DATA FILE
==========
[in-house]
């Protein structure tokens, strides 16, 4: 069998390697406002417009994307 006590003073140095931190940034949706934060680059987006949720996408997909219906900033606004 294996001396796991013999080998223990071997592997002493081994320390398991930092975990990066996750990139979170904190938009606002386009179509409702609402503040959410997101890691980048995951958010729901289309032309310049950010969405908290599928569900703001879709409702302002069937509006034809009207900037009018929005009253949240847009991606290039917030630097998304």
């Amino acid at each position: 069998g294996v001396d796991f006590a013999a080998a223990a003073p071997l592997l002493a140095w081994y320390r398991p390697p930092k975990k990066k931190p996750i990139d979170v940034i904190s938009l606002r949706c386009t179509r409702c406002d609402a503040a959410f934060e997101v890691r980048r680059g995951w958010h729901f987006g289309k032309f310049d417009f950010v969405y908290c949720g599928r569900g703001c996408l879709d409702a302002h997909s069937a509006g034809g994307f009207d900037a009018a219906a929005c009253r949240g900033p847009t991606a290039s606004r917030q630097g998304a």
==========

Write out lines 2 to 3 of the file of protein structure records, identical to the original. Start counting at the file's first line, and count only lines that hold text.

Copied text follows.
């Protein structure tokens, strides 16, 4: 069998390697406002417009994307 006590003073140095931190940034949706934060680059987006949720996408997909219906900033606004 294996001396796991013999080998223990071997592997002493081994320390398991930092975990990066996750990139979170904190938009606002386009179509409702609402503040959410997101890691980048995951958010729901289309032309310049950010969405908290599928569900703001879709409702302002069937509006034809009207900037009018929005009253949240847009991606290039917030630097998304």
């Amino acid at each position: 069998g294996v001396d796991f006590a013999a080998a223990a003073p071997l592997l002493a140095w081994y320390r398991p390697p930092k975990k990066k931190p996750i990139d979170v940034i904190s938009l606002r949706c386009t179509r409702c406002d609402a503040a959410f934060e997101v890691r980048r680059g995951w958010h729901f987006g289309k032309f310049d417009f950010v969405y908290c949720g599928r569900g703001c996408l879709d409702a302002h997909s069937a509006g034809g994307f009207d900037a009018a219906a929005c009253r949240g900033p847009t991606a290039s606004r917030q630097g998304a």